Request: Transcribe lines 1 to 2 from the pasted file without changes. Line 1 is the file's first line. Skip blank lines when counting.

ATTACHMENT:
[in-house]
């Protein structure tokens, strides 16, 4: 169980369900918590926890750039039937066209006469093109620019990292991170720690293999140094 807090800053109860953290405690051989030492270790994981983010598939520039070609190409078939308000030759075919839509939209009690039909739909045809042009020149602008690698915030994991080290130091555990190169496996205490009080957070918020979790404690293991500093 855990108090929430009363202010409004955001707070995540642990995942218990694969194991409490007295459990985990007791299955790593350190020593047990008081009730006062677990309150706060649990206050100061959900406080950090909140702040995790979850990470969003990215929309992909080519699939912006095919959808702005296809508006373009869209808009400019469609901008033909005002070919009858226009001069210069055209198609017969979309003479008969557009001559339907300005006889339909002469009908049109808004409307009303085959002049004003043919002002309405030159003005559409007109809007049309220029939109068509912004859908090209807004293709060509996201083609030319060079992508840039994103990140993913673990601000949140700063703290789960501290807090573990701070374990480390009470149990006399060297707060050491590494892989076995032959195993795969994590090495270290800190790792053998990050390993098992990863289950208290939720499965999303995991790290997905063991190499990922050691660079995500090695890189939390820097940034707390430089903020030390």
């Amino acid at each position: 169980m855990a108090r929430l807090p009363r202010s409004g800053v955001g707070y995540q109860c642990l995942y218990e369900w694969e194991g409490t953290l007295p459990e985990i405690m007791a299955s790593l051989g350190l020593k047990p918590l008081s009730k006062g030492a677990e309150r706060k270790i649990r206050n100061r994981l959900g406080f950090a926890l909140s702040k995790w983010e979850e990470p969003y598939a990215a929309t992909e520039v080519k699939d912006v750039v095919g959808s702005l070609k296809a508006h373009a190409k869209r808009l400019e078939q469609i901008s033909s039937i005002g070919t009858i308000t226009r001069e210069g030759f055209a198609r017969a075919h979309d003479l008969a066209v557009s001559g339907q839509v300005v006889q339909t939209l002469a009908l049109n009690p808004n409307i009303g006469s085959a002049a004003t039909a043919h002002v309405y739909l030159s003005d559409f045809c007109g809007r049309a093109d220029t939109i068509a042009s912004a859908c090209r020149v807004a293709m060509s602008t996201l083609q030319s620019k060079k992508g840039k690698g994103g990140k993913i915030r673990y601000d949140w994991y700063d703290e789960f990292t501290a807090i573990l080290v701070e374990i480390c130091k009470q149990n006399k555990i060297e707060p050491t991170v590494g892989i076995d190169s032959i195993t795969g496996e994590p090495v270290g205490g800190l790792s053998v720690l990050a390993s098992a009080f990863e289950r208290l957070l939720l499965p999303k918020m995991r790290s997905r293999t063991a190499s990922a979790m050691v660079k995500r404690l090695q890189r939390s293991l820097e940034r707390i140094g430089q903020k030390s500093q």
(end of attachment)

[in-house]
């Protein structure tokens, strides 16, 4: 169980369900918590926890750039039937066209006469093109620019990292991170720690293999140094 807090800053109860953290405690051989030492270790994981983010598939520039070609190409078939308000030759075919839509939209009690039909739909045809042009020149602008690698915030994991080290130091555990190169496996205490009080957070918020979790404690293991500093 855990108090929430009363202010409004955001707070995540642990995942218990694969194991409490007295459990985990007791299955790593350190020593047990008081009730006062677990309150706060649990206050100061959900406080950090909140702040995790979850990470969003990215929309992909080519699939912006095919959808702005296809508006373009869209808009400019469609901008033909005002070919009858226009001069210069055209198609017969979309003479008969557009001559339907300005006889339909002469009908049109808004409307009303085959002049004003043919002002309405030159003005559409007109809007049309220029939109068509912004859908090209807004293709060509996201083609030319060079992508840039994103990140993913673990601000949140700063703290789960501290807090573990701070374990480390009470149990006399060297707060050491590494892989076995032959195993795969994590090495270290800190790792053998990050390993098992990863289950208290939720499965999303995991790290997905063991190499990922050691660079995500090695890189939390820097940034707390430089903020030390």